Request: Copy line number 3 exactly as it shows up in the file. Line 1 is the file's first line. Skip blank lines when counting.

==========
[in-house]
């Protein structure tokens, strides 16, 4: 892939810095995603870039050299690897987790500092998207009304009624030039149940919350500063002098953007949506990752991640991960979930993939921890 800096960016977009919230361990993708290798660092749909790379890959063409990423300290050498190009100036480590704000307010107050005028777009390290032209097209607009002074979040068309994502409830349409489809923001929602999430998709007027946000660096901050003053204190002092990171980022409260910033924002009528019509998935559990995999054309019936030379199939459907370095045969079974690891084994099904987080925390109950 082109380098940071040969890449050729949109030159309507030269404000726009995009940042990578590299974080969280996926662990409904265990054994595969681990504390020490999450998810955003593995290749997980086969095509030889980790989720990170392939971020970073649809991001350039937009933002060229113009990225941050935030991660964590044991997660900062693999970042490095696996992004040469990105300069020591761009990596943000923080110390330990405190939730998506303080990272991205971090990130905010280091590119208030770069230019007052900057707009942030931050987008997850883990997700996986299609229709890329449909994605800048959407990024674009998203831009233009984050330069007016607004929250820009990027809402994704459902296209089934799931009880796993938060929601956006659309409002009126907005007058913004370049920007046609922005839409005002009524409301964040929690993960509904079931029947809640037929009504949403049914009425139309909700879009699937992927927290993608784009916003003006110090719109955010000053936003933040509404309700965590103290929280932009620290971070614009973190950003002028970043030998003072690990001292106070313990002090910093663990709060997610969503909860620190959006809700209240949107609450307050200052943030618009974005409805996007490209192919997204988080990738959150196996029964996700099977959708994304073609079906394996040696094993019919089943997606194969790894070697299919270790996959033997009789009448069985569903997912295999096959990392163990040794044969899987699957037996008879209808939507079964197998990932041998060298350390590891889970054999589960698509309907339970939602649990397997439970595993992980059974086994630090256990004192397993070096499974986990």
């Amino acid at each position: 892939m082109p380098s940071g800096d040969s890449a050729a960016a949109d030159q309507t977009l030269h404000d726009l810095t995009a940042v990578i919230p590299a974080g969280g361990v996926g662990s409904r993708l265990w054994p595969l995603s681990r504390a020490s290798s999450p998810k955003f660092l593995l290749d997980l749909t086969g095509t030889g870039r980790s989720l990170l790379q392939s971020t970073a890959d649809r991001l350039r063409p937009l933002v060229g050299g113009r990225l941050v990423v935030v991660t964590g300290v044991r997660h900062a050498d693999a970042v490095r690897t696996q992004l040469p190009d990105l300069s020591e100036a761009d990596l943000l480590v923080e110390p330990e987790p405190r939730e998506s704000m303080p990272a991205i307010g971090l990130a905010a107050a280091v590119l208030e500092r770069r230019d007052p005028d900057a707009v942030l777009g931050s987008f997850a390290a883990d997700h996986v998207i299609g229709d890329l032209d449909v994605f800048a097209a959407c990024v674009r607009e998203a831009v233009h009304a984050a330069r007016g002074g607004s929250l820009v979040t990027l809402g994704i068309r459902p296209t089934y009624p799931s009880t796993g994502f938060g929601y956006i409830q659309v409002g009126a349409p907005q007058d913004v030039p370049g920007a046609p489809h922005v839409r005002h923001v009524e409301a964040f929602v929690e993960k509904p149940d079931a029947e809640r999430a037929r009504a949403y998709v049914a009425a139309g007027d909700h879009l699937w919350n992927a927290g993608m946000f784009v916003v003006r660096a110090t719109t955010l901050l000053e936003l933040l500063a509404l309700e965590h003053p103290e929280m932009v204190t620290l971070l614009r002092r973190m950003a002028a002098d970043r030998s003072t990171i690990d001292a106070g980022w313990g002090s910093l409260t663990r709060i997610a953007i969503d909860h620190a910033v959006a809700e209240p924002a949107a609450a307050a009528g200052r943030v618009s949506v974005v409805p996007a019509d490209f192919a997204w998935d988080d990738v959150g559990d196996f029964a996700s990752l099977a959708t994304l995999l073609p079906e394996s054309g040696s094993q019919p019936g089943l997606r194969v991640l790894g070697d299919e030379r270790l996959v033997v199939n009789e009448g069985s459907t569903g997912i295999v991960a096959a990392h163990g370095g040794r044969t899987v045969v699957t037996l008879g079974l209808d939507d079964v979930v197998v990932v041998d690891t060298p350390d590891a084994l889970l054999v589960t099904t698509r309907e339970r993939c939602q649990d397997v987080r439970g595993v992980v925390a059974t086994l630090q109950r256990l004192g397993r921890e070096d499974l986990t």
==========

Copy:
């Amino acid at each position: 892939m082109p380098s940071g800096d040969s890449a050729a960016a949109d030159q309507t977009l030269h404000d726009l810095t995009a940042v990578i919230p590299a974080g969280g361990v996926g662990s409904r993708l265990w054994p595969l995603s681990r504390a020490s290798s999450p998810k955003f660092l593995l290749d997980l749909t086969g095509t030889g870039r980790s989720l990170l790379q392939s971020t970073a890959d649809r991001l350039r063409p937009l933002v060229g050299g113009r990225l941050v990423v935030v991660t964590g300290v044991r997660h900062a050498d693999a970042v490095r690897t696996q992004l040469p190009d990105l300069s020591e100036a761009d990596l943000l480590v923080e110390p330990e987790p405190r939730e998506s704000m303080p990272a991205i307010g971090l990130a905010a107050a280091v590119l208030e500092r770069r230019d007052p005028d900057a707009v942030l777009g931050s987008f997850a390290a883990d997700h996986v998207i299609g229709d890329l032209d449909v994605f800048a097209a959407c990024v674009r607009e998203a831009v233009h009304a984050a330069r007016g002074g607004s929250l820009v979040t990027l809402g994704i068309r459902p296209t089934y009624p799931s009880t796993g994502f938060g929601y956006i409830q659309v409002g009126a349409p907005q007058d913004v030039p370049g920007a046609p489809h922005v839409r005002h923001v009524e409301a964040f929602v929690e993960k509904p149940d079931a029947e809640r999430a037929r009504a949403y998709v049914a009425a139309g007027d909700h879009l699937w919350n992927a927290g993608m946000f784009v916003v003006r660096a110090t719109t955010l901050l000053e936003l933040l500063a509404l309700e965590h003053p103290e929280m932009v204190t620290l971070l614009r002092r973190m950003a002028a002098d970043r030998s003072t990171i690990d001292a106070g980022w313990g002090s910093l409260t663990r709060i997610a953007i969503d909860h620190a910033v959006a809700e209240p924002a949107a609450a307050a009528g200052r943030v618009s949506v974005v409805p996007a019509d490209f192919a997204w998935d988080d990738v959150g559990d196996f029964a996700s990752l099977a959708t994304l995999l073609p079906e394996s054309g040696s094993q019919p019936g089943l997606r194969v991640l790894g070697d299919e030379r270790l996959v033997v199939n009789e009448g069985s459907t569903g997912i295999v991960a096959a990392h163990g370095g040794r044969t899987v045969v699957t037996l008879g079974l209808d939507d079964v979930v197998v990932v041998d690891t060298p350390d590891a084994l889970l054999v589960t099904t698509r309907e339970r993939c939602q649990d397997v987080r439970g595993v992980v925390a059974t086994l630090q109950r256990l004192g397993r921890e070096d499974l986990t």